More Than Just a Tradeshow

What are you doing to be more than just a tradeshow?

Like many of you, I have spent much of this year on the road, meeting with customers, attending competitive events and comparing war stories with my peers in the event business. Through all of this, I feel like I’ve seen there are some universal truths about the tradeshow business, regardless of the industry you serve, the size or even the age of your event. Simply put, our customers expect a whole lot more of us today than they did before the “Great Recession.” Both exhibitors and attendees want a deeper, more meaningful experience.

So, what does that mean? For starters, you might want to redefine the role of your brand within your market. If you want your event to have any longevity, you need to be viewed by your customers as more than just a show. Like it or not, the phrase “tradeshow” will probably get you tossed out of most CFOs’ offices. This is because it is still incredibly difficult to show a tangible ROI against an investment at a tradeshow.

To avoid being viewed as “just a tradeshow,” consider the following:

Strong relationships are valuable: Everyone with your event who is customer-facing, even you senior leadership, should have a strong relationship with your top customers. Make the time to really get to know what keeps your customers up at night. Leverage these insights and shift the discussion from selling concrete to presenting customized solutions. Establishing that level of trust and respect will go a long way.

You are a brand, not a show: Any way you look at it, a show has a shelf life. You are the center of the universe for three or four days, and then you fall off the map. A brand, however, remains relevant year round. Marketers will be more willing to invest in a brand than a show as it offers touch points throughout the year.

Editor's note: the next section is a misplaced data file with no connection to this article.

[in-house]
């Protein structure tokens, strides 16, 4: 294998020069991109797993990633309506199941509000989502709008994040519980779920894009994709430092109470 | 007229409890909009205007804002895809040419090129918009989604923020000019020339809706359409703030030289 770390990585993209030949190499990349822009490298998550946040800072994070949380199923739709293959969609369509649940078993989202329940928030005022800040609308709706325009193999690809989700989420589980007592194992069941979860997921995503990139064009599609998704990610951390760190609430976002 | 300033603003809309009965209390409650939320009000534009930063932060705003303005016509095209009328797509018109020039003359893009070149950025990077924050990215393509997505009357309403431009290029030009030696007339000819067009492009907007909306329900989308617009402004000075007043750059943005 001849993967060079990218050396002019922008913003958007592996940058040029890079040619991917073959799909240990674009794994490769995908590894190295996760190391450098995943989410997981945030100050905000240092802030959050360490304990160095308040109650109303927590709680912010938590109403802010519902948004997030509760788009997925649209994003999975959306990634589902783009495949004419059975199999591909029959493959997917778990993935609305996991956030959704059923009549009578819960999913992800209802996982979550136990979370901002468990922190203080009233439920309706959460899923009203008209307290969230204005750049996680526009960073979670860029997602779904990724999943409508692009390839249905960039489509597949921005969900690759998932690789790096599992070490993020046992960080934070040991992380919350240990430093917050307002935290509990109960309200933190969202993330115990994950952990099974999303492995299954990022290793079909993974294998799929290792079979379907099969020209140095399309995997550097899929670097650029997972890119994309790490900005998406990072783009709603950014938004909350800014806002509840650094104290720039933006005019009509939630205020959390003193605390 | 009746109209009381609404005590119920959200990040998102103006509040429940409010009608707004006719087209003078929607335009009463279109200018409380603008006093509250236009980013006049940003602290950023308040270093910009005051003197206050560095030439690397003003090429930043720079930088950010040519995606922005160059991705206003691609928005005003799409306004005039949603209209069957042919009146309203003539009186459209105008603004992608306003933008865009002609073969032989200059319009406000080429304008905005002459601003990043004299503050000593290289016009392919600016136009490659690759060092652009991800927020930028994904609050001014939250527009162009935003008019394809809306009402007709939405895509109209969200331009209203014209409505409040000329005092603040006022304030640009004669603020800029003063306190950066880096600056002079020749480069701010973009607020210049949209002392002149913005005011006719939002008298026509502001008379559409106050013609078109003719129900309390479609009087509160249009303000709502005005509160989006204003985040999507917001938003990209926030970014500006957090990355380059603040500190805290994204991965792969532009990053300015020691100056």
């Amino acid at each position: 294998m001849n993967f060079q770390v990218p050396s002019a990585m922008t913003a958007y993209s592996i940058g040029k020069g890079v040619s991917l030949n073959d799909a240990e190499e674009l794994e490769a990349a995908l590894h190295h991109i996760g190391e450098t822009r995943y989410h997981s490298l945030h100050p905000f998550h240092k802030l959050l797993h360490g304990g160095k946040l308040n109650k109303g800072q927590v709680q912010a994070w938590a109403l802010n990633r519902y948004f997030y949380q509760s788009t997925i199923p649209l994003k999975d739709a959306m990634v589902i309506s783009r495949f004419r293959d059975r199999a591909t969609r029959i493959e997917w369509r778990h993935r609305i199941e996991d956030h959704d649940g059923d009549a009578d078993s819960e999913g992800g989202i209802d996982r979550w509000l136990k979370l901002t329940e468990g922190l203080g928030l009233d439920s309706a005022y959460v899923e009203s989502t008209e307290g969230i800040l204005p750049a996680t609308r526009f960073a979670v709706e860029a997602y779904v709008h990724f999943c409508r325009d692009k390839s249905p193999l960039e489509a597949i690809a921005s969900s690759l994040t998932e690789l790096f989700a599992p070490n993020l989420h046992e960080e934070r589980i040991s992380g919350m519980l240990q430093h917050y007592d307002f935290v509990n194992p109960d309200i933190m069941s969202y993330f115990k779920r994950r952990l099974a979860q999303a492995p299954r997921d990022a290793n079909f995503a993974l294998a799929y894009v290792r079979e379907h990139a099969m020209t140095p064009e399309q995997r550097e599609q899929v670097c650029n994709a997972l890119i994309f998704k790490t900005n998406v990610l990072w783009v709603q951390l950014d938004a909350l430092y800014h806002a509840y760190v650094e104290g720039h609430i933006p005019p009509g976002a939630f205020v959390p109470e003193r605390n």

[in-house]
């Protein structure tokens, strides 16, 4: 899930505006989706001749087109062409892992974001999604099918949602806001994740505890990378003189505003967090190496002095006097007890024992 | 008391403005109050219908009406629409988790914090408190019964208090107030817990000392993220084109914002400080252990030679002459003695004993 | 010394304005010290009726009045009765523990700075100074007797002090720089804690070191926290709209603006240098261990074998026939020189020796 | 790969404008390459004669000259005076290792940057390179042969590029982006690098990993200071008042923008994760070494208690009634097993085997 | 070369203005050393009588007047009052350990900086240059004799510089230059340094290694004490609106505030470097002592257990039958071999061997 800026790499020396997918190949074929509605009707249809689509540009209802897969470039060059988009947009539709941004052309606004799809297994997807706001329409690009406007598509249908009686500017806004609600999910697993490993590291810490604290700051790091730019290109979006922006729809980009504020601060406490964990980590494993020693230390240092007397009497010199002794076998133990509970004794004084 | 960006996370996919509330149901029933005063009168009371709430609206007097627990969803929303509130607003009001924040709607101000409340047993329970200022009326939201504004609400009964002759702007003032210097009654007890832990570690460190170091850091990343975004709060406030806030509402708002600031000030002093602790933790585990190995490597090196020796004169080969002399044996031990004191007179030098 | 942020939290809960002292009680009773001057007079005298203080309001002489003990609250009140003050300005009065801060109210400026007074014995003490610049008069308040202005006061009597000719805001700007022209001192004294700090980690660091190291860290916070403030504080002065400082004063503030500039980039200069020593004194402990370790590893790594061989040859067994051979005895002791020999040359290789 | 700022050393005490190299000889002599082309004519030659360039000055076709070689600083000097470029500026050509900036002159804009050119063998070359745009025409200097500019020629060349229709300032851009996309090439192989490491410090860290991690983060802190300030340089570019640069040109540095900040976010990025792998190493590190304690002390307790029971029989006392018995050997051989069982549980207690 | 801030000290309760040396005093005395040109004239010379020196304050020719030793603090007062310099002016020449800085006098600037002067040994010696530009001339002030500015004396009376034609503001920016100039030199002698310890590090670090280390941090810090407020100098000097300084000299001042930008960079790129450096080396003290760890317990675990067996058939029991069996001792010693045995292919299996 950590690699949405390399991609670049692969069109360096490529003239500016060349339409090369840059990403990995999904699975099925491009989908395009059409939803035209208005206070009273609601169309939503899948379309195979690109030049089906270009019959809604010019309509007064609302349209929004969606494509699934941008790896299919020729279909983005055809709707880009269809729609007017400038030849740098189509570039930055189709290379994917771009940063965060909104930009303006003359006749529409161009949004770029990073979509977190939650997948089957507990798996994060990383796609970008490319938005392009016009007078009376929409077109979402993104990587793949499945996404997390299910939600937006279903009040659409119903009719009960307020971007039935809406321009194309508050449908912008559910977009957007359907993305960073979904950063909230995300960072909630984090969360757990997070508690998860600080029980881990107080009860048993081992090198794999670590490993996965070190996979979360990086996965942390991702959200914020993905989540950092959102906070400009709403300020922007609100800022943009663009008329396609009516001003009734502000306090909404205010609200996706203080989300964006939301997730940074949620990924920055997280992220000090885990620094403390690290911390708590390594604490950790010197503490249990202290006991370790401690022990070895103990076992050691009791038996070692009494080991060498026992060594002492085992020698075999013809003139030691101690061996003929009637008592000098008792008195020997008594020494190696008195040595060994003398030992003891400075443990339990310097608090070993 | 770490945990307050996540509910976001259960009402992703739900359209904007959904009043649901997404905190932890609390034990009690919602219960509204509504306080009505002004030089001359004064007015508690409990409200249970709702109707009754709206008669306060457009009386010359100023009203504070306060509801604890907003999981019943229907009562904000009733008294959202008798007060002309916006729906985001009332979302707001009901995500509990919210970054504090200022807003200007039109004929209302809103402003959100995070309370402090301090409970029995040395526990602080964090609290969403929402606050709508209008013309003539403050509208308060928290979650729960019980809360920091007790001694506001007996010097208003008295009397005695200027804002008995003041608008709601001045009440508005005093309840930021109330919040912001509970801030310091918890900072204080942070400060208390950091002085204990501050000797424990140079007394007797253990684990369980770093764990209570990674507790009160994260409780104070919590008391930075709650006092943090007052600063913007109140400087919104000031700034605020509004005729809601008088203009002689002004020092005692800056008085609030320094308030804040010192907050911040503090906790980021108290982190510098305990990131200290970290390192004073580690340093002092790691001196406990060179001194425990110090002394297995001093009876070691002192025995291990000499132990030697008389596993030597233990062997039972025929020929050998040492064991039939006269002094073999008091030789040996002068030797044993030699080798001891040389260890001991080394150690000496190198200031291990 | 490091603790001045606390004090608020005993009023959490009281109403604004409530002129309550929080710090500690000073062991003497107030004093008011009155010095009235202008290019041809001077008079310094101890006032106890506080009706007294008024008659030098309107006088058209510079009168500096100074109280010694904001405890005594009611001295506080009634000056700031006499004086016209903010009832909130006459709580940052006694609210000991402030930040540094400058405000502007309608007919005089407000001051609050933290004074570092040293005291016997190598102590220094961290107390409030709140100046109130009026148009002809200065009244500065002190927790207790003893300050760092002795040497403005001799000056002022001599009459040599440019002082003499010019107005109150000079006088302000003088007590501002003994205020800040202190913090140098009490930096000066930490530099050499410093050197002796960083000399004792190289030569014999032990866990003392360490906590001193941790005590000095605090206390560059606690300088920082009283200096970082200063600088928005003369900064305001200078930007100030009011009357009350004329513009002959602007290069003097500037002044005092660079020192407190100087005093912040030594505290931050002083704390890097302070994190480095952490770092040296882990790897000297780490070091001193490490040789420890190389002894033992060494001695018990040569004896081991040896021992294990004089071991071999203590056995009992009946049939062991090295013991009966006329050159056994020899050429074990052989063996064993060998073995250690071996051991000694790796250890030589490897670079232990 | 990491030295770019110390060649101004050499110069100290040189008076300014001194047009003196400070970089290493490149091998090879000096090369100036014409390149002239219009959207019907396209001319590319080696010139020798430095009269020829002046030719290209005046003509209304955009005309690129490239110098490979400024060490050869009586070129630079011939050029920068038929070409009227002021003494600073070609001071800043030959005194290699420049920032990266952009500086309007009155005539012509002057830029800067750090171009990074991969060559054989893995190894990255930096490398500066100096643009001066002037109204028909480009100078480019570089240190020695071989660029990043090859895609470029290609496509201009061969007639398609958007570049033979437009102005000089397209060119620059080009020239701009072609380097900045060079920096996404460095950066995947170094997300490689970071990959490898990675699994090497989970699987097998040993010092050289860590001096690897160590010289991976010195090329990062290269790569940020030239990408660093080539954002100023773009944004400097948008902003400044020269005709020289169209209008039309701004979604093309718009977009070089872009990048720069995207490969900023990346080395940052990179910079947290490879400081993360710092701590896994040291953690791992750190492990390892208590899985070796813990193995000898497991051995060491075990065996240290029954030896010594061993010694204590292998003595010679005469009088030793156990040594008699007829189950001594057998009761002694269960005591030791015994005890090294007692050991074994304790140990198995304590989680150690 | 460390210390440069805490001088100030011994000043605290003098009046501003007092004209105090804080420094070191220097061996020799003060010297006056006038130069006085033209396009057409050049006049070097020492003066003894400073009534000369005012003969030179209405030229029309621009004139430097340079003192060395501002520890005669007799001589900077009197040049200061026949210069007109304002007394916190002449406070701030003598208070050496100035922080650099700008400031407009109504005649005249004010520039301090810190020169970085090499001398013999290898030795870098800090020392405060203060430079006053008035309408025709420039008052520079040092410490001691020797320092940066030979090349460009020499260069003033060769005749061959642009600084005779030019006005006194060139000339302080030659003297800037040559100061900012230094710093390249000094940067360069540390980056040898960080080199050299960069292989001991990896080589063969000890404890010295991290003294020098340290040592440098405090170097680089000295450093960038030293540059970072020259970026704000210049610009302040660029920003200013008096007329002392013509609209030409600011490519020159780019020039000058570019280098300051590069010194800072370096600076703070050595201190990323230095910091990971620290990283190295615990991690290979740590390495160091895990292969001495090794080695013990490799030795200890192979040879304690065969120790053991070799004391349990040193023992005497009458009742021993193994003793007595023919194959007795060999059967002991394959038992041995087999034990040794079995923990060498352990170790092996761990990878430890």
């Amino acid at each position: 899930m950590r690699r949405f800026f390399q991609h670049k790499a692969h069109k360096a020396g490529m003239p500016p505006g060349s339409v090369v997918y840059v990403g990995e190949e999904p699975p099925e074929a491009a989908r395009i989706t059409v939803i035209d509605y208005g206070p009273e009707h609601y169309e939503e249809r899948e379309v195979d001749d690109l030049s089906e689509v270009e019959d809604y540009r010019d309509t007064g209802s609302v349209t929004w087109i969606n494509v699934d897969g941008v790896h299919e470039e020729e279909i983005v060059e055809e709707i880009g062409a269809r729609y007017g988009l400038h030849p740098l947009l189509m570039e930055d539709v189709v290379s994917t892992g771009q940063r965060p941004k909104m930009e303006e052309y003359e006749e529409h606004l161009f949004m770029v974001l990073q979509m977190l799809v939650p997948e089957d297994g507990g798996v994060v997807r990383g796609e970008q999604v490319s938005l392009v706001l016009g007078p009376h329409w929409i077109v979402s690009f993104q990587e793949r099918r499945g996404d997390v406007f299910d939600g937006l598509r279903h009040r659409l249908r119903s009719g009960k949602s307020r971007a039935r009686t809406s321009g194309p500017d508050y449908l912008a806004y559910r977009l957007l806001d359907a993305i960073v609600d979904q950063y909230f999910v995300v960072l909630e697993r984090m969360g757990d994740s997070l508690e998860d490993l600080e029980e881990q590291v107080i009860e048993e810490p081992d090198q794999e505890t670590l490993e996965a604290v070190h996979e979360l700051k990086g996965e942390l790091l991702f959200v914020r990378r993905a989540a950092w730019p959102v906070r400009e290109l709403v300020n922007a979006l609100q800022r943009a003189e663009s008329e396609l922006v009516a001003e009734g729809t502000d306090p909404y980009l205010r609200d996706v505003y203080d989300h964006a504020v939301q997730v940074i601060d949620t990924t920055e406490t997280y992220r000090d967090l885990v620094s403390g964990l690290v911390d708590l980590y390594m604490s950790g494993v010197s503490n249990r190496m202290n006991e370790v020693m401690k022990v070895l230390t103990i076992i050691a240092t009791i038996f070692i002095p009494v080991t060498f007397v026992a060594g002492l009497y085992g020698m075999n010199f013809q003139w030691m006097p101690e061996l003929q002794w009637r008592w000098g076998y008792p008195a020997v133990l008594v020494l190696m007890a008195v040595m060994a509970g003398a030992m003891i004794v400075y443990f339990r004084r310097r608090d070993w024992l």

Shift the focus to delivering meaningful content year round. Consider hosting a blog, stage a periodic webinar, host a reception in a key market, remain active in social media and establish strategic relationships with industry magazines and websites to keep your brand top of mind.

Pass the “cool” test: If you want to attract and keep the top brands at your show, you have to pass the cool test. Sure, the size and quality of your attendance is critical, but don’t undervalue the power of being the “it” show. Remember, if the top influencers in your market are present, the rest of your industry will follow. Consider hosting a high-profile party or add other features to your event that will create a buzz and differentiate you from the pack. The trick is to create positive chatter by being innovative and different.

Despite all of the positive news from CEIR in recent weeks, I am not sure that this means a return to the glory days, but that’s OK. The key to success in the future is to establish a brand promise that means something to your marketplace, and then strive to live up to that promise at every opportunity.

Brian Pagel is a vice president at Nielsen Expositions, where he runs The Kitchen and Bath Industry Show. Since re-joining Nielsen in 2001, Pagel has also served as a vice president in the Decorated Apparel Group. A 15-year veteran of the publishing, convention and exhibition industries, Pagel has also held senior account executive positions with Leader Publishing and Bill Communications. He can be reached at